You don’t really consider the parts of your overhead garage door until you are considering doing one of two things: repairing a garage door or choosing a new one to install. Here’s a brief breakdown of the most common garage door parts and what they do.
Garage Door Part #1: Garage Door Springs
The springs are what make raising and lowering your garage door so easy, despite the fact that it weighs several hundred pounds. Your springs are able to do that because they are under incredible tension, which makes them extremely dangerous to work with. Mounted on each side of a garage door wall, extension springs lift the weight of the door up and down. The tension spring winds up when your garage door closes. It’s the part of your garage door that maintains stored energy under tension.
Garage Door Part #2: Brackets & Hinges
The brackets and hinges hold the separated boards of garage door together. They allow the garage door to bend as it rolls up and down. Overtime, these parts will need to be replaced. It’s also a good idea to tighten them down with a wrench every few months. This will help your door operate smoother and more efficiently.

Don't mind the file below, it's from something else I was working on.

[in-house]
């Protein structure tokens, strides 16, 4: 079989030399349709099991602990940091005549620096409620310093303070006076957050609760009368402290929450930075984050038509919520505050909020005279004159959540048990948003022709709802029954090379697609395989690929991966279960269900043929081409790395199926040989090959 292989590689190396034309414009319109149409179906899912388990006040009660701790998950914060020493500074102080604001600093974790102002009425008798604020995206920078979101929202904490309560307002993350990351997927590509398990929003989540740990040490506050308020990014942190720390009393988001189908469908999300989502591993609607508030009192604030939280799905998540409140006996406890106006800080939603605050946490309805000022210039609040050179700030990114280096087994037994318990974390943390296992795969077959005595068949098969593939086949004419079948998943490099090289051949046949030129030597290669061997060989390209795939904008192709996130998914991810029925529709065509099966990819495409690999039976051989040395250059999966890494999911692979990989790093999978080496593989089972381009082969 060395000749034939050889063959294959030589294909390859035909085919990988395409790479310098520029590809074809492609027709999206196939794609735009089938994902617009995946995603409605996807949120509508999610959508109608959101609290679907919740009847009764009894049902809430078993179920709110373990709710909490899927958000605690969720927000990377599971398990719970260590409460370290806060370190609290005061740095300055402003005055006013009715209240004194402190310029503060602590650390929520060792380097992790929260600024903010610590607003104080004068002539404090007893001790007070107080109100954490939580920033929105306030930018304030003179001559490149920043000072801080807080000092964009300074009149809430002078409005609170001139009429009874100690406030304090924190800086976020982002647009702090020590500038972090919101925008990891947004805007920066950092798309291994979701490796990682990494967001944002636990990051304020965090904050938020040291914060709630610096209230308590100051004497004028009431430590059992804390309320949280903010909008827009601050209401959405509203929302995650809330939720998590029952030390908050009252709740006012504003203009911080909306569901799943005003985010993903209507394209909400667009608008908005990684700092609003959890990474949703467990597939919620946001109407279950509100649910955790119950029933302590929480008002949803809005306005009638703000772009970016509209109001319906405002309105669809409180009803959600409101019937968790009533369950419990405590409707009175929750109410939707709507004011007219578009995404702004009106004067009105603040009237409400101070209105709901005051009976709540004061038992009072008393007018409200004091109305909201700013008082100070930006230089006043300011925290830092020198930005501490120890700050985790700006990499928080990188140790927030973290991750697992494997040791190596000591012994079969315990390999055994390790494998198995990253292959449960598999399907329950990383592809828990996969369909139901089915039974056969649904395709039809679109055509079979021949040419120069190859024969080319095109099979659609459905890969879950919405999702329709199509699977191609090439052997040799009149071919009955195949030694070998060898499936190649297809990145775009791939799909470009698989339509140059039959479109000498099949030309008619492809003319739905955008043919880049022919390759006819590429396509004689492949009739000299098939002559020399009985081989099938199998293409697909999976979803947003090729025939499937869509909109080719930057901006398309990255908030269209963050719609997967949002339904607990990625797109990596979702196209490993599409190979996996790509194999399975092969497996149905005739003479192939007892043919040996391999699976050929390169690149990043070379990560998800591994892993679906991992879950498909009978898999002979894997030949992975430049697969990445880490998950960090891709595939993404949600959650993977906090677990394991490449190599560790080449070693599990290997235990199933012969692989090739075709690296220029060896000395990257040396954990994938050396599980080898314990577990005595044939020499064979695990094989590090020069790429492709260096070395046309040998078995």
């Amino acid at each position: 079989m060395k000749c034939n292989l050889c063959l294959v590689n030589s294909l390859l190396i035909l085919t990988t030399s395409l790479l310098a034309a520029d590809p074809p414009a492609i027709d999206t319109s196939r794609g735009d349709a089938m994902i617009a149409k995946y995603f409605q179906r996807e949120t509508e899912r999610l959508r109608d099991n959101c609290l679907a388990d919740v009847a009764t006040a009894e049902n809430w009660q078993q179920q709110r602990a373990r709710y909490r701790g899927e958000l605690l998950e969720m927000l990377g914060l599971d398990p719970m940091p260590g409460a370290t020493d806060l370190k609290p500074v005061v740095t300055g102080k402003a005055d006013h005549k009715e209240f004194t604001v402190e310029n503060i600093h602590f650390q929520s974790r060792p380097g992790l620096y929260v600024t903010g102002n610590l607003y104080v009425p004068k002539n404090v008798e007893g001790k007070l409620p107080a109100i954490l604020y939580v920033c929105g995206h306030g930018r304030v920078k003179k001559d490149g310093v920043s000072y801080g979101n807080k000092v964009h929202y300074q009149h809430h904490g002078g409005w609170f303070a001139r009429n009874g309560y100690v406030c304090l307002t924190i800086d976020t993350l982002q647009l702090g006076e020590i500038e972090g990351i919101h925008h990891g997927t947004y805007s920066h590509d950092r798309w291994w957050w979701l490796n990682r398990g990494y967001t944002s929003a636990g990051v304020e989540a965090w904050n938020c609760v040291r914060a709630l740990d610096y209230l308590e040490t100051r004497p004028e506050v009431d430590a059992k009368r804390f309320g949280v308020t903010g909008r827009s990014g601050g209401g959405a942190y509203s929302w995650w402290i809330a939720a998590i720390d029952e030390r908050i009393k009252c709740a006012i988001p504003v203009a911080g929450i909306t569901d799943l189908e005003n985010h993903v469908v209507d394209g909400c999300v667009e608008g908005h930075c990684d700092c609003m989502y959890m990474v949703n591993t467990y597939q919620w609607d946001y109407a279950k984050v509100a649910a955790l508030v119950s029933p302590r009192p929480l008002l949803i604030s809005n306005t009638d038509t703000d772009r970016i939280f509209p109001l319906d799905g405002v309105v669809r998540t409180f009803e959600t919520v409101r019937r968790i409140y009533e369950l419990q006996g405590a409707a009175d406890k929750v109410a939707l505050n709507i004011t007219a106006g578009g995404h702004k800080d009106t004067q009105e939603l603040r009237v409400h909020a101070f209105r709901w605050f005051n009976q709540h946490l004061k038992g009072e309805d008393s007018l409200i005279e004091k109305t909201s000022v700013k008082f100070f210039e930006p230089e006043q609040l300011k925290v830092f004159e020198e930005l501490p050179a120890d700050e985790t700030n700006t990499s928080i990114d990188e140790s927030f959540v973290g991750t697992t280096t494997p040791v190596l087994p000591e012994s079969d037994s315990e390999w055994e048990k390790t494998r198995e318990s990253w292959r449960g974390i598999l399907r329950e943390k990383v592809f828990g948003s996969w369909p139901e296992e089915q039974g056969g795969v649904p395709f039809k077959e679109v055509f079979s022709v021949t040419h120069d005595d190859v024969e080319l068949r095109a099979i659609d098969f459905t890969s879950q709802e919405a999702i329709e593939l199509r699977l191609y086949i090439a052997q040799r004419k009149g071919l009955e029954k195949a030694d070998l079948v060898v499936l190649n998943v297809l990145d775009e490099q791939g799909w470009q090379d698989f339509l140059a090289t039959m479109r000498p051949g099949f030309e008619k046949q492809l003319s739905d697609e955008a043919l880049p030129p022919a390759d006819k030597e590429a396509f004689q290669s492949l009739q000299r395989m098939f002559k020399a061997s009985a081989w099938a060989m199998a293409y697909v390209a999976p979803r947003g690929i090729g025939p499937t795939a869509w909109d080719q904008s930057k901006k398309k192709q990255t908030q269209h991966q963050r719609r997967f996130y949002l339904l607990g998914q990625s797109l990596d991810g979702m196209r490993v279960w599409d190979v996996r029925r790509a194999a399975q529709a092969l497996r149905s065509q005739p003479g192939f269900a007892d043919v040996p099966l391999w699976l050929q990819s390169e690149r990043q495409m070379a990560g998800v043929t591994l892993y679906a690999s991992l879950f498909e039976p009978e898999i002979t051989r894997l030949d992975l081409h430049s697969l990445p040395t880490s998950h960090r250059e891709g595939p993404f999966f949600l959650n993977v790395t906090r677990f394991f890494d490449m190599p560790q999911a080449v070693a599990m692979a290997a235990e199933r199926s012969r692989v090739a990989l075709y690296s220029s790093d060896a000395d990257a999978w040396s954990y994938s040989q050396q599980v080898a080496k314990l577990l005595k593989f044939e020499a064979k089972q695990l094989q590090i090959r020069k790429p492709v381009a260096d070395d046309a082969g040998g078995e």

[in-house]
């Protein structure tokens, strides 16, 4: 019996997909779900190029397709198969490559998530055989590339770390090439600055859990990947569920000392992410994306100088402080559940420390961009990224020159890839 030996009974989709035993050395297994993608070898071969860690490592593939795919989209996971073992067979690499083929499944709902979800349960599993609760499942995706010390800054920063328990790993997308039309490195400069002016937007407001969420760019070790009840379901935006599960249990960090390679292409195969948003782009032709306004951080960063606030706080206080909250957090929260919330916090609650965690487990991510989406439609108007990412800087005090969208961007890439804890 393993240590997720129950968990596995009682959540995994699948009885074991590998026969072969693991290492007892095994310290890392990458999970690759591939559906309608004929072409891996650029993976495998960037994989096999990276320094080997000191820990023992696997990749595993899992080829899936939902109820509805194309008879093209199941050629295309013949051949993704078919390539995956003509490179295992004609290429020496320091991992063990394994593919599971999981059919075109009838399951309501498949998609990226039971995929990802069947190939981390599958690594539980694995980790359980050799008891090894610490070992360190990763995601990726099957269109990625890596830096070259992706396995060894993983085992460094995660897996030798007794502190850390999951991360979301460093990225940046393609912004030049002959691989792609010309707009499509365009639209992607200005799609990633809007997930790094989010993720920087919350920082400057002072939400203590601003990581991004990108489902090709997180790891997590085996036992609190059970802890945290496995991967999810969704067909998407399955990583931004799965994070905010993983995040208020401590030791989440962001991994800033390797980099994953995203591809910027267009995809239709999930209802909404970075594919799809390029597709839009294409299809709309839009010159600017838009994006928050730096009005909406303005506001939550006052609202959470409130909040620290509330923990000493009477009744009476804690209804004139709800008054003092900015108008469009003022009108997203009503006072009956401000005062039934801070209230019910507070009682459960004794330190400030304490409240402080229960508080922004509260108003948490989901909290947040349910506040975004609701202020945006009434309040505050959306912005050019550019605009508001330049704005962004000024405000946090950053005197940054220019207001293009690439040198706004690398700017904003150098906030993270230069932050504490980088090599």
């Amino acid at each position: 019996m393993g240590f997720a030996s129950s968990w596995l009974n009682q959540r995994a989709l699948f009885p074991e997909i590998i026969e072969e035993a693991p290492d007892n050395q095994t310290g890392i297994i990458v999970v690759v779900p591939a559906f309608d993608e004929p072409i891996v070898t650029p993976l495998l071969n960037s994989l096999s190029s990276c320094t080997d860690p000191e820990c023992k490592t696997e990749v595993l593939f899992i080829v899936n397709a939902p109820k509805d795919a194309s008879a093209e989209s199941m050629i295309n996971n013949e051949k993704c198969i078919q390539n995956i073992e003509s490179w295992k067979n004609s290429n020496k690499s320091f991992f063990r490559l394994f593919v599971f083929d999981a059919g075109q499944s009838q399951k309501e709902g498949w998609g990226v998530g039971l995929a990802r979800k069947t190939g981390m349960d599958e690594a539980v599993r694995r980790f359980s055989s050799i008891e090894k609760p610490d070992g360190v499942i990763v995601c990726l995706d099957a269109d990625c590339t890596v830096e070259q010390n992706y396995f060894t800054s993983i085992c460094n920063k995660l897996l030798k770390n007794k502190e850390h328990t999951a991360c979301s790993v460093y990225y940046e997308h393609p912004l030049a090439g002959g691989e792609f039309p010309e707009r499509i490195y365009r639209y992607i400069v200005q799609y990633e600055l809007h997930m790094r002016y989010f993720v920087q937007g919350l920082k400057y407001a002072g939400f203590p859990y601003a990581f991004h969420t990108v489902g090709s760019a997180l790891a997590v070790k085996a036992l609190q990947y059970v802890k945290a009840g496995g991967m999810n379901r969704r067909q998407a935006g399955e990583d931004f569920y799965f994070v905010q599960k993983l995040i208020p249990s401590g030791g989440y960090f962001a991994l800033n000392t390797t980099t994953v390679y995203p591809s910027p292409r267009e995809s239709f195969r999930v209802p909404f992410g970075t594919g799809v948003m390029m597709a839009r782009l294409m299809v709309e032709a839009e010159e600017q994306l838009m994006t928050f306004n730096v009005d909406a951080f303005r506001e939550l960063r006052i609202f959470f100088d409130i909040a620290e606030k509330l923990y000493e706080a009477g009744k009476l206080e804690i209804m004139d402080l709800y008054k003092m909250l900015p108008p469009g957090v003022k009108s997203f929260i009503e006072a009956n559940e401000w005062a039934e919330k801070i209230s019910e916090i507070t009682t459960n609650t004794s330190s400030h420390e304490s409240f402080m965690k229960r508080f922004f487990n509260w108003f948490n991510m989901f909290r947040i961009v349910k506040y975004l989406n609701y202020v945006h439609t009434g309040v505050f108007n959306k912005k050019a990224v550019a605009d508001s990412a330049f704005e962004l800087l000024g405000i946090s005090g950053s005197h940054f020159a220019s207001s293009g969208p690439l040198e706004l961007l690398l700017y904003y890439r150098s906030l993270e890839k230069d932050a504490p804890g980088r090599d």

Garage Door Part #3: Garage Door Track
Your garage door track is on either side of the garage door and provides surface area for the rollers to raise and lower the garage door. It is possible for your garage door to come off track. If this happens, stop using the door immediately! Always reset it back to the track or call a garage door repair professional.
Garage Door Part #4: Garage Door Rollers
The rollers on your garage door are the part that makes the garage door run so smoothly. If your door starts to stick, this is the garage door part you’ll want to lubricate. Scouring it with rubber wool will help eliminate rust. You could also try soaking the rollers in Coca Cola and then kerosene. This will first remove any rust from hard to reach areas and help protect the rollers from further rust. If you need to replace the hinges, call a professional garage door repair company. These hinges are under a great deal of pressure and can be potentially hazardous.